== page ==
First of all, in our globalized economy, there are some 90 jurisdictions who have no accounting laws. There are corporate laws that allow you to incorporate with no responsibility whatsoever, where the directors have no fiduciary responsibility, where the directors have no idea what the business of the corporation is or any records of what the corporation is doing.
To be blunt about it, these jurisdictions give every financial institution in the world a place to go hide the crap. And they do. Many of these institutions operate in ways that put off their balance sheets what’s really going on. So for example, right now, if credit markets are frozen, it’s because every financial institution knows what they have hidden, and they know that all their counter-parties have hidden the same kinds of things in the same places. Since they don’t know what the counter-parties have, they won’t deal with them.
You can’t run a regulated banking system without knowing what’s going on, and that requires regulators to be able to see through and actually get an idea of the world-wide position of an institution. But we don’t have a system capable of doing that. You would think that after Enron - and again, this is another one of the many warning signs that things had run amok - when we discove- red 300-and-some-odd offshore entities, that somebody might have said « you can’t have’em ».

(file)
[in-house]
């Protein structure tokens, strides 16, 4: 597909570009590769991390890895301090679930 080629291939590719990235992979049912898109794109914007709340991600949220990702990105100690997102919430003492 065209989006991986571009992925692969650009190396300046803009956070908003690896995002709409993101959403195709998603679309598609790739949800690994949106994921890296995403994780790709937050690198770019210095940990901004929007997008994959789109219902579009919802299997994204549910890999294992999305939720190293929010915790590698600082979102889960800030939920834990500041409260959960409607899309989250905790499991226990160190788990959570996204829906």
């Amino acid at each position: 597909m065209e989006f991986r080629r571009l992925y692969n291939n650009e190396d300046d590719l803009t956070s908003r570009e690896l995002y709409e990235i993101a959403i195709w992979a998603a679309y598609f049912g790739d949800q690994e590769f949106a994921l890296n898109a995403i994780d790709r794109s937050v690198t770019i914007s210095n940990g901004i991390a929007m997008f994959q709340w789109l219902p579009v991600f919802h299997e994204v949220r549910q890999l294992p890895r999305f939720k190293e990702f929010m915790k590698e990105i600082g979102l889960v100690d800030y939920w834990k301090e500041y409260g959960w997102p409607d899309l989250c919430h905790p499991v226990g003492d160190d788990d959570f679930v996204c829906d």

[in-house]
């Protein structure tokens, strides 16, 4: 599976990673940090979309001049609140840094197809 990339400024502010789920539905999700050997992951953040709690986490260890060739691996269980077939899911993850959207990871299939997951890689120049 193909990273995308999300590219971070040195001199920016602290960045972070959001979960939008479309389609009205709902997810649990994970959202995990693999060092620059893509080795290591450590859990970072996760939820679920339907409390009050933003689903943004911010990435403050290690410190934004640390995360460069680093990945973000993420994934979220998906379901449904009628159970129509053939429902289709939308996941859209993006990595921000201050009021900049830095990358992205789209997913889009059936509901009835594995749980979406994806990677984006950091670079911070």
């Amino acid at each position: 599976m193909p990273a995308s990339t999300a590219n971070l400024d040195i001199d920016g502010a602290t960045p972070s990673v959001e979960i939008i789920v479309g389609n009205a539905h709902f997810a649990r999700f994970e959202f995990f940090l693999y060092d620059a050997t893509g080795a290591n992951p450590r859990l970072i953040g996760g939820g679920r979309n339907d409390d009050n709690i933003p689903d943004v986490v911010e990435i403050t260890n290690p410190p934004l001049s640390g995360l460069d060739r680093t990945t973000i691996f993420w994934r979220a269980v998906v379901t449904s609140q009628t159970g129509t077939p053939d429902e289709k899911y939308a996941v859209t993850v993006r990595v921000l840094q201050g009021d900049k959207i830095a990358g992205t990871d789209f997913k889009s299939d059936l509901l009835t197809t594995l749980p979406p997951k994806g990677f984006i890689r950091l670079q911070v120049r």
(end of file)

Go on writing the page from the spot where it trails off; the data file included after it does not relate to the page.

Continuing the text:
But no, nobody said that, on the contrary: the banks thought this is a terrific idea, and we came up with SIVs(2). This to me is an intole- rable situation. You can’t solve any of these problems through regulation in a system where the players can arbitrage the rules of jurisdiction and move to places where there is no regulation. It just can’t work.
Now there’s a second part to this problem which is equally obnoxious: by moving it all offshore, they took whatever speculative financial products they had and actually injected steroids in it by the fact that it’s all tax-free. And they did not report it. So if you have any doubt about the dimension of tax evasion, read yesterday’s Wall Street Journal: the most senior official in private banking at UBS was indicted because UBS had 19,000 undeclared accounts for Americans. And I really urge you to read the indictment: UBS had written a note to all their people saying « we’re so politically connected in the U.S., you don’t have to worry about pressure from the U.S. government to get the information."